|Ulla Tervahauta, Post-doctoral researcher
Christians, Jews and Pagans in Egypt and Palestine, 300–600 CE
I examine Christian attitudes towards non-Christians in Egypt and Palestine c. 300–600 CE, an era when Christianity gained ground at the expense of Jewish and pagan traditions. My aim is to analyse interaction between different religious and ethnic groups from the viewpoint of tolerant attitudes and interaction. Written sources tends to emphasise polemic against the other, but this study sheds light on the hazy areas of encounters and co-existence left in the shadows of the written sources and their agendas.
The research is built on case studies that reflect the topic, such as Christian use of non-Christian materials with emphasis on positive aspects seen in non-Christian traditions and sympathetic portrayals of the other. My working hypothesis is that texts that promote ideals and aim at building identities emphasise Christian distinctiveness, whilst texts with practical orientation are less strict of the other.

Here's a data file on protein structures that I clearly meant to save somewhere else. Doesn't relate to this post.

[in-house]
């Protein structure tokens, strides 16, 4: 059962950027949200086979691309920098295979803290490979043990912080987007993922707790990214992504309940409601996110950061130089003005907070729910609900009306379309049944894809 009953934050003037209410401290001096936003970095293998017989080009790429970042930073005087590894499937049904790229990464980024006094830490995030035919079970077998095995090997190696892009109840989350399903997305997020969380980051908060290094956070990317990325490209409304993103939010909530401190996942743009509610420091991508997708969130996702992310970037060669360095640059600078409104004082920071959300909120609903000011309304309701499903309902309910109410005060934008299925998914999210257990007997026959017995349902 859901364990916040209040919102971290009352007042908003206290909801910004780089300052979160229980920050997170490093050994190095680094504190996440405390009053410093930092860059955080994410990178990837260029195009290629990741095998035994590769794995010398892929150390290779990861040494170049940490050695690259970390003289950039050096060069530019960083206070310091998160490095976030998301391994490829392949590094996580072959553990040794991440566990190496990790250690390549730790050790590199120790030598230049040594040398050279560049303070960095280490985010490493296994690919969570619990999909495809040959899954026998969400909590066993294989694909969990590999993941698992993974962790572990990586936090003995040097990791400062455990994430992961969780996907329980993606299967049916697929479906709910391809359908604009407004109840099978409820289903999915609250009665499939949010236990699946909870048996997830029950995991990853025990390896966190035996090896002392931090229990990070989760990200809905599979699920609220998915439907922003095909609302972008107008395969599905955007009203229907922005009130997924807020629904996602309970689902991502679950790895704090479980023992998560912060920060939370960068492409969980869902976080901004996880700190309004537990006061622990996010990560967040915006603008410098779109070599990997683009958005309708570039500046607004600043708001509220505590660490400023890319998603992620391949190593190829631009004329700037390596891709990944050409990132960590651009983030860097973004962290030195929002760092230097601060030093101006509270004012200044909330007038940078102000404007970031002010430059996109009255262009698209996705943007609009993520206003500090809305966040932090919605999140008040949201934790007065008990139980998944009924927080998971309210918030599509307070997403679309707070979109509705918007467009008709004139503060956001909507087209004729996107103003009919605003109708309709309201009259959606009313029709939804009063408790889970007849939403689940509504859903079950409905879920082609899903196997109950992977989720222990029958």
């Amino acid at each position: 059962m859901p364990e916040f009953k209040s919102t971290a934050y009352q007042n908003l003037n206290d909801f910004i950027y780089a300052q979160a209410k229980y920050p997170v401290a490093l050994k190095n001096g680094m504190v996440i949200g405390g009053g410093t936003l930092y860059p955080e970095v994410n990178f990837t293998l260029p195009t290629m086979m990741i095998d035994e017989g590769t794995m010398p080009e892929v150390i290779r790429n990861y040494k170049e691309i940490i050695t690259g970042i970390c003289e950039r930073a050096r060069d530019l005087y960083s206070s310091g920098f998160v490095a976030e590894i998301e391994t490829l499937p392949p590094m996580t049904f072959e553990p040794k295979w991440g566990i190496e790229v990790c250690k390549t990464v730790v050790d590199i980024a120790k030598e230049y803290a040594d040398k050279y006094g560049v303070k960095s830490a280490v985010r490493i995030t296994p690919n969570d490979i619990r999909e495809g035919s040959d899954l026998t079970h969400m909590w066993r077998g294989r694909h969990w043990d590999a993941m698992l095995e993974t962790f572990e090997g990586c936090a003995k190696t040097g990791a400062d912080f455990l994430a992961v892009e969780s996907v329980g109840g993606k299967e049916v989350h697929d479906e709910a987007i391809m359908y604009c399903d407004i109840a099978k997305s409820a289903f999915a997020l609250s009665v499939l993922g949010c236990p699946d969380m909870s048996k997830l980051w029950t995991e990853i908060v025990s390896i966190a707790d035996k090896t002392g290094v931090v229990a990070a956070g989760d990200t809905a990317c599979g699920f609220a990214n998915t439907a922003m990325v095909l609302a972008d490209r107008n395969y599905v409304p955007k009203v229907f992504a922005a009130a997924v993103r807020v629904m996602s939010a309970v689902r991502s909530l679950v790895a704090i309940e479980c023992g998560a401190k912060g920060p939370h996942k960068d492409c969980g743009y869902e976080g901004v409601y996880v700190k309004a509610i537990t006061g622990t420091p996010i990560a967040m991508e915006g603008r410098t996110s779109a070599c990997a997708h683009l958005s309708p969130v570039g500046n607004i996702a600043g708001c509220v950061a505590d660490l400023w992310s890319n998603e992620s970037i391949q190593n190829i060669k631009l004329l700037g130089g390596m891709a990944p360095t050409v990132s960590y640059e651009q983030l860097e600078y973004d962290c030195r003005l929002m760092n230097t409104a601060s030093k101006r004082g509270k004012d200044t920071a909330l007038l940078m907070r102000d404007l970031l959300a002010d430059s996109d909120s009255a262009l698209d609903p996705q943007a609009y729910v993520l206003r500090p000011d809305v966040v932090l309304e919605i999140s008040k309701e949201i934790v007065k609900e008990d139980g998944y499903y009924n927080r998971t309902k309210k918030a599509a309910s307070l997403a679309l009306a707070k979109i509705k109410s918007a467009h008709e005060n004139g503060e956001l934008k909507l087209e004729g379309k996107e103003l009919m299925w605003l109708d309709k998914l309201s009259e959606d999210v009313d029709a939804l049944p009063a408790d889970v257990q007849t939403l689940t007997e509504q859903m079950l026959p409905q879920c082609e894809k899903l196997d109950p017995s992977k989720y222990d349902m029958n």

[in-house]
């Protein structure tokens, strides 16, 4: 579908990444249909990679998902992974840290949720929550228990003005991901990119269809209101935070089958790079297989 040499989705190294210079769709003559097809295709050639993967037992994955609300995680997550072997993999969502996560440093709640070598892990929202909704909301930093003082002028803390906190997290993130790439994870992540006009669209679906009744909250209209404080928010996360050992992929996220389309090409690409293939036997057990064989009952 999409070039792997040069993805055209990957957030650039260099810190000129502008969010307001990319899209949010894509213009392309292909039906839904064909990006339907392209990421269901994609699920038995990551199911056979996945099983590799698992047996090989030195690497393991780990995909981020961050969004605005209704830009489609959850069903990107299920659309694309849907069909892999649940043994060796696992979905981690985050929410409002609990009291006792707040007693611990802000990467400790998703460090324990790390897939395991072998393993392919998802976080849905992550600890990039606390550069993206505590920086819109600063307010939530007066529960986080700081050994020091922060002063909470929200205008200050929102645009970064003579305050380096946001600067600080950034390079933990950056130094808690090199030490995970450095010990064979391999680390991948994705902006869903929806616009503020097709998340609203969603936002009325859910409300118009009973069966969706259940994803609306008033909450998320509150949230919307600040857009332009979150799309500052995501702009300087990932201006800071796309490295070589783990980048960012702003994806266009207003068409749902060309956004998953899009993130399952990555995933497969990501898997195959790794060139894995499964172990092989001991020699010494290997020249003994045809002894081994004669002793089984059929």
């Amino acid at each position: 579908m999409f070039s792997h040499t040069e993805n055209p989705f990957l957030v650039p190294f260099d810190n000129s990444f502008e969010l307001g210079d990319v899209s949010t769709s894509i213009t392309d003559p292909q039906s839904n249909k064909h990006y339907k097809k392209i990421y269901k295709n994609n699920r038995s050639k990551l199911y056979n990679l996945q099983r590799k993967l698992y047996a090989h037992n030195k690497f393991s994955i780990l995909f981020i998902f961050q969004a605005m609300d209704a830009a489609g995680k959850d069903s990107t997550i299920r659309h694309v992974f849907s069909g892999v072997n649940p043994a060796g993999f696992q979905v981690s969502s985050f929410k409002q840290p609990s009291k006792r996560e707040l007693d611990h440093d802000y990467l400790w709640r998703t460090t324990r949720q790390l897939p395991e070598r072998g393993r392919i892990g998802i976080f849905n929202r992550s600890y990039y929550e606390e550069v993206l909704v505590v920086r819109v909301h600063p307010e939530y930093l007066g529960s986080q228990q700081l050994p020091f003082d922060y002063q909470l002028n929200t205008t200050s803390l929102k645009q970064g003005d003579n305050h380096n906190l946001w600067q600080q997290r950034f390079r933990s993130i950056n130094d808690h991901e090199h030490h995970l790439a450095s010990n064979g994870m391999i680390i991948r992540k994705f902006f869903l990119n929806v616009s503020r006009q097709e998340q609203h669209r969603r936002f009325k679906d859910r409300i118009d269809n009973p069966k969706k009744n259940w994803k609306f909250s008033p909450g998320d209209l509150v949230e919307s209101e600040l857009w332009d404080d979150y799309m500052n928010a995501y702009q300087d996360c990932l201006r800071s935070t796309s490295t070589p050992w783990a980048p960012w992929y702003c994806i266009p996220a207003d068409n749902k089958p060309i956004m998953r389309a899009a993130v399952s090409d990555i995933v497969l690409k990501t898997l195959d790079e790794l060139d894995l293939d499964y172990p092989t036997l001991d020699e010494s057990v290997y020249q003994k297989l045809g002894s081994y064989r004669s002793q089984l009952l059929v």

My source materials are predominantly literary, and key sources are Christian writings from the fourth to the seventh century that stem from monastic environs. I intend to combine literary sources to perspectives gained from archaeological study, and I am member of the Kinneret Regional Project excavations in Horvat Kur, Galilee.
The larger aim of the study is to understand Christianisation of Palestine and Egypt. To study two geographical areas together enables comparison and discussion of parallel developments, interaction and influences on the linked areas.